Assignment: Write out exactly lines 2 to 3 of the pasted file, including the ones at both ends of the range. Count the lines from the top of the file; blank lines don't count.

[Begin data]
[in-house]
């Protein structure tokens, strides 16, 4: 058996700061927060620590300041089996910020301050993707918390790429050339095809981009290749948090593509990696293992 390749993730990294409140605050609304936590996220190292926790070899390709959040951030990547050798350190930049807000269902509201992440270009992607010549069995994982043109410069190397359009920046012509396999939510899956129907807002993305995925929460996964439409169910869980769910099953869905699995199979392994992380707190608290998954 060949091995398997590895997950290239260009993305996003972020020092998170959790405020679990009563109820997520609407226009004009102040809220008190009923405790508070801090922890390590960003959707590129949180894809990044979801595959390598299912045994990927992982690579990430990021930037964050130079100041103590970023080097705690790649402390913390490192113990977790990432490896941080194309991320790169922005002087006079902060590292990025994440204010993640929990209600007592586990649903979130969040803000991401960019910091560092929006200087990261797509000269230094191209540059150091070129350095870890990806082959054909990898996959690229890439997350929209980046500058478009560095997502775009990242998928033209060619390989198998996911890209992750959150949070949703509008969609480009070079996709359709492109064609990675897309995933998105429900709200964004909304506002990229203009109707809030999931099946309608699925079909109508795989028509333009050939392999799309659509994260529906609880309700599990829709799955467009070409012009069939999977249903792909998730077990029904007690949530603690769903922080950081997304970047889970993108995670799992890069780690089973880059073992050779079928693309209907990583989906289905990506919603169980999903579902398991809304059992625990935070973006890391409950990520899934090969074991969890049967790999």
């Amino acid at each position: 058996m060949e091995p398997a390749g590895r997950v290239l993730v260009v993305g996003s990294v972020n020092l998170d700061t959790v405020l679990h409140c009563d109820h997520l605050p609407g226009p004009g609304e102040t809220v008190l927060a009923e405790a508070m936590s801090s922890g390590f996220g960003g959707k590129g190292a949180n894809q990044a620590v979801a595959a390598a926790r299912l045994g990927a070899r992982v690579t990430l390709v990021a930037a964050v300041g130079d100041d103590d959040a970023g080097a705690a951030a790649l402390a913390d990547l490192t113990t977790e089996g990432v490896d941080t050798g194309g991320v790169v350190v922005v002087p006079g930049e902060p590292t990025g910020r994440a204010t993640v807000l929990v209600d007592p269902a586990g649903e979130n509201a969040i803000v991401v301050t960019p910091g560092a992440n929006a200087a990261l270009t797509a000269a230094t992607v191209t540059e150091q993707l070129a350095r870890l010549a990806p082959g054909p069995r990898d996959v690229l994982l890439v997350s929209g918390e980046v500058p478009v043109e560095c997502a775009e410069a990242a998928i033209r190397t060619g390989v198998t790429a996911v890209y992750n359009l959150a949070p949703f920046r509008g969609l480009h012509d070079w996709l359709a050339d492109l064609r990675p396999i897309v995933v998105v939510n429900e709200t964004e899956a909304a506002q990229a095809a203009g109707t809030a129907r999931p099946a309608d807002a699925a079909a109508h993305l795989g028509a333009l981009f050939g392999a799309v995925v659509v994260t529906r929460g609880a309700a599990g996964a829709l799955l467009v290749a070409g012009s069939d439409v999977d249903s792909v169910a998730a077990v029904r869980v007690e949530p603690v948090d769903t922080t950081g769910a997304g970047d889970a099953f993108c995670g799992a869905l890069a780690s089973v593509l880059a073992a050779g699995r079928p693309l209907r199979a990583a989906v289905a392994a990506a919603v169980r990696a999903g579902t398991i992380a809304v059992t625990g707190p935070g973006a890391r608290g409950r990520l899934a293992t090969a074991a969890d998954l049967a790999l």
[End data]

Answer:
């Protein structure tokens, strides 16, 4: 058996700061927060620590300041089996910020301050993707918390790429050339095809981009290749948090593509990696293992 390749993730990294409140605050609304936590996220190292926790070899390709959040951030990547050798350190930049807000269902509201992440270009992607010549069995994982043109410069190397359009920046012509396999939510899956129907807002993305995925929460996964439409169910869980769910099953869905699995199979392994992380707190608290998954 060949091995398997590895997950290239260009993305996003972020020092998170959790405020679990009563109820997520609407226009004009102040809220008190009923405790508070801090922890390590960003959707590129949180894809990044979801595959390598299912045994990927992982690579990430990021930037964050130079100041103590970023080097705690790649402390913390490192113990977790990432490896941080194309991320790169922005002087006079902060590292990025994440204010993640929990209600007592586990649903979130969040803000991401960019910091560092929006200087990261797509000269230094191209540059150091070129350095870890990806082959054909990898996959690229890439997350929209980046500058478009560095997502775009990242998928033209060619390989198998996911890209992750959150949070949703509008969609480009070079996709359709492109064609990675897309995933998105429900709200964004909304506002990229203009109707809030999931099946309608699925079909109508795989028509333009050939392999799309659509994260529906609880309700599990829709799955467009070409012009069939999977249903792909998730077990029904007690949530603690769903922080950081997304970047889970993108995670799992890069780690089973880059073992050779079928693309209907990583989906289905990506919603169980999903579902398991809304059992625990935070973006890391409950990520899934090969074991969890049967790999």
């Amino acid at each position: 058996m060949e091995p398997a390749g590895r997950v290239l993730v260009v993305g996003s990294v972020n020092l998170d700061t959790v405020l679990h409140c009563d109820h997520l605050p609407g226009p004009g609304e102040t809220v008190l927060a009923e405790a508070m936590s801090s922890g390590f996220g960003g959707k590129g190292a949180n894809q990044a620590v979801a595959a390598a926790r299912l045994g990927a070899r992982v690579t990430l390709v990021a930037a964050v300041g130079d100041d103590d959040a970023g080097a705690a951030a790649l402390a913390d990547l490192t113990t977790e089996g990432v490896d941080t050798g194309g991320v790169v350190v922005v002087p006079g930049e902060p590292t990025g910020r994440a204010t993640v807000l929990v209600d007592p269902a586990g649903e979130n509201a969040i803000v991401v301050t960019p910091g560092a992440n929006a200087a990261l270009t797509a000269a230094t992607v191209t540059e150091q993707l070129a350095r870890l010549a990806p082959g054909p069995r990898d996959v690229l994982l890439v997350s929209g918390e980046v500058p478009v043109e560095c997502a775009e410069a990242a998928i033209r190397t060619g390989v198998t790429a996911v890209y992750n359009l959150a949070p949703f920046r509008g969609l480009h012509d070079w996709l359709a050339d492109l064609r990675p396999i897309v995933v998105v939510n429900e709200t964004e899956a909304a506002q990229a095809a203009g109707t809030a129907r999931p099946a309608d807002a699925a079909a109508h993305l795989g028509a333009l981009f050939g392999a799309v995925v659509v994260t529906r929460g609880a309700a599990g996964a829709l799955l467009v290749a070409g012009s069939d439409v999977d249903s792909v169910a998730a077990v029904r869980v007690e949530p603690v948090d769903t922080t950081g769910a997304g970047d889970a099953f993108c995670g799992a869905l890069a780690s089973v593509l880059a073992a050779g699995r079928p693309l209907r199979a990583a989906v289905a392994a990506a919603v169980r990696a999903g579902t398991i992380a809304v059992t625990g707190p935070g973006a890391r608290g409950r990520l899934a293992t090969a074991a969890d998954l049967a790999l």